Government-funded research has found that few parents of three-year-old toddlers in Taiwan have more than 30 children's books at home and even fewer read regularly to their children.
The study found that the number of children's books in the home is directly linked to overall child development, especially cognitive and language development, said Chang Chien-ju a professor in the Department of Human Development and Family Studies at National Taiwan Normal University (NTNU).
Chang heads the study titled "Kids in Taiwan: National Longitudinal Study of Child Development and Care (KIT)," which seeks to develop a databank for longitudinal studies in child development in the country.
On Wednesday, Chang's team published the results of its first questionnaire which was launched in March 2016 and involved the parents of 2,164 three-year-old children born between April 2013 and March 2014.
The results show that only 40 percent of families reported having more than 30 children's books at home, "relatively low" when compared to 70 percent in Australia (based on a sample of children aged from 2-6 years old).
Furthermore, only about 30 percent of parents read to their children more than four times a week, and about one third reported that they never or rarely read to their children, according to Chang.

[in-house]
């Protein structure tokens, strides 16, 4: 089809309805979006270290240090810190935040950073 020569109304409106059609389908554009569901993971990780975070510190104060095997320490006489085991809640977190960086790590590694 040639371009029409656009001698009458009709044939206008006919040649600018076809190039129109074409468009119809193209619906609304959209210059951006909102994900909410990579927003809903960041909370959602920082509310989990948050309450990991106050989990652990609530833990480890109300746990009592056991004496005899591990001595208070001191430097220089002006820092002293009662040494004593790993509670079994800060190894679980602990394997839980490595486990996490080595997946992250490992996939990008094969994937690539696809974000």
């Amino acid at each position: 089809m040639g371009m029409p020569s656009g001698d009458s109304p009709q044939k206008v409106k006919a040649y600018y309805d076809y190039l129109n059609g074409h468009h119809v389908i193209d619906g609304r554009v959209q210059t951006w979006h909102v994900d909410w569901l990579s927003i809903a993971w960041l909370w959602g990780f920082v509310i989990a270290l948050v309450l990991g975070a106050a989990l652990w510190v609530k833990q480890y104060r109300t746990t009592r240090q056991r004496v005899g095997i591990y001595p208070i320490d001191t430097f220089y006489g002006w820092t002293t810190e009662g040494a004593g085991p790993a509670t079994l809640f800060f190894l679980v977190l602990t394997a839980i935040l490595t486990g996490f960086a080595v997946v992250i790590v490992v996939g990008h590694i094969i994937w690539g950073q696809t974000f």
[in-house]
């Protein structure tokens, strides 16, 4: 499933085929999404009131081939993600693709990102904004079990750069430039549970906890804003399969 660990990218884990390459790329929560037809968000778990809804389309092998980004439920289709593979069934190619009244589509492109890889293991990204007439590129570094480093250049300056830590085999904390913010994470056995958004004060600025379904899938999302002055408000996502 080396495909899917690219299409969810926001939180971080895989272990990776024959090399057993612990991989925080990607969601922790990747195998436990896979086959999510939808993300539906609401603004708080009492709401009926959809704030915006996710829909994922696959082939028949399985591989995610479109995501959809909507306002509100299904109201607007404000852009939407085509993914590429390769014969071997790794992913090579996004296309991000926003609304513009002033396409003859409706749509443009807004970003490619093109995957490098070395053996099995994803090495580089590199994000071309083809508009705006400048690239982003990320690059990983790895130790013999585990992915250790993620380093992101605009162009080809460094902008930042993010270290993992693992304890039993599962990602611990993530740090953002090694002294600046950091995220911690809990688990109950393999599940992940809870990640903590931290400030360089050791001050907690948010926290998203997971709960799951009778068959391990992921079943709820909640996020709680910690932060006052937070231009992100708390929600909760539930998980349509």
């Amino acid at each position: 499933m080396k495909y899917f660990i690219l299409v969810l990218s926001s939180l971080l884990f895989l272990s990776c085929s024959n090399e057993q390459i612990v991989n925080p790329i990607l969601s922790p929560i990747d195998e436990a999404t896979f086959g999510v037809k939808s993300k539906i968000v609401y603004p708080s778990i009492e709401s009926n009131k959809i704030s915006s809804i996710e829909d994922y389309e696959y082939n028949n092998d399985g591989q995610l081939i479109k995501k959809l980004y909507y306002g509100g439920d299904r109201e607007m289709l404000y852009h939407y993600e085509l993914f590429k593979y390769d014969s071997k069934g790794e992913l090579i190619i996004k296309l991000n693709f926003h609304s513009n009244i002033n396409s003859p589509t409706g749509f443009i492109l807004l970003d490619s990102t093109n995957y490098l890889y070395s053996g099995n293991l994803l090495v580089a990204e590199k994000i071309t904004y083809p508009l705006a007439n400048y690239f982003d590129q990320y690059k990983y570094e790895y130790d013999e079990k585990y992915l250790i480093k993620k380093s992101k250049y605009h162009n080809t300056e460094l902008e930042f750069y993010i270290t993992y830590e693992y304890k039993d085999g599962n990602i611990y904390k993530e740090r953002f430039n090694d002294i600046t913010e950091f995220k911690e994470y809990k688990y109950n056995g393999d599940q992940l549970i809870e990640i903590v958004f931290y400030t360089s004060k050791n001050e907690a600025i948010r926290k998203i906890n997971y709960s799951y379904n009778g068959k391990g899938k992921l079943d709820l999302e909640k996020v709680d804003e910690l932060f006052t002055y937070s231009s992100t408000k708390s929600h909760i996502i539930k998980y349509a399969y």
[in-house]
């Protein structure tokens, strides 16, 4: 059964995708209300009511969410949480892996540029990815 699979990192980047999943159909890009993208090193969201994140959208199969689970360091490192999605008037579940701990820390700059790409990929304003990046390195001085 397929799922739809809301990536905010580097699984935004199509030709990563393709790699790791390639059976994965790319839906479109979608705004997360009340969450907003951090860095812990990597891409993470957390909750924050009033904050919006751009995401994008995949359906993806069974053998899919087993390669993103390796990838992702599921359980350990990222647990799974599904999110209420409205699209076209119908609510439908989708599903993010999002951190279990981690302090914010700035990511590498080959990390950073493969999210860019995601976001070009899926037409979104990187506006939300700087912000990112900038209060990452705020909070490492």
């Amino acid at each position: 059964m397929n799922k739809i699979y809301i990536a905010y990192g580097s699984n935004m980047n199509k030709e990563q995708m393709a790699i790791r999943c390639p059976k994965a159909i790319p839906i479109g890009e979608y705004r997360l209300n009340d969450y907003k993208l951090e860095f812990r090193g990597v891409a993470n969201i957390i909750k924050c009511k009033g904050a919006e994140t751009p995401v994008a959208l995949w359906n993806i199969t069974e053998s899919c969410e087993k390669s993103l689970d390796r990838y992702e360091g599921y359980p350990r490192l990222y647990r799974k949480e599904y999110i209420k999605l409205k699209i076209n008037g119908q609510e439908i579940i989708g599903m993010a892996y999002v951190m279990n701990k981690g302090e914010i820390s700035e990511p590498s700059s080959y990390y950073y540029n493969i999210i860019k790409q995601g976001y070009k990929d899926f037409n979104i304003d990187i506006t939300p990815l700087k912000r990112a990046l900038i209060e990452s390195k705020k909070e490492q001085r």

Compared to Australia, where data indicates half of parents read to their children 6-7 times a week, parents in Taiwan read far less frequently to their children, Chang said at a press conference.
In terms of the use of electronic devices, a rising global phenomenon, the survey found that the time children in Taiwan spend on screens (including TVs, computers, electronic notepads, mobile phones etc.) is not noticeably different to that in other countries.
The average screen time was 2.3 hours per day for children nationwide, while in Shanghai, Melbourne and the United States it was 2.8, 2.1, and 2.65 hours, respectively, the survey showed.
The study also found that prolonged use of electronic devices has a negative impact on children's overall development, consistent with the suggestion from the American Academy of Pediatrics that children aged 2-5 should not use digital media for longer than one hour every day.
It is important that parents monitor and guide their children's media use, suggested Chang's team in a statement on the KIT program released Wednesday.
The national research project was launched by the NTNU Department of Human Development and Family Studies in conjunction with the Education Research Evaluation Center at the university in August 2014, with full financial support from the Ministry of Science and Technology.
The KIT project is one of the first research projects aimed at early childhood developmental trajectories in the region, according to the ministry.
Source: Focus Taiwan News Channel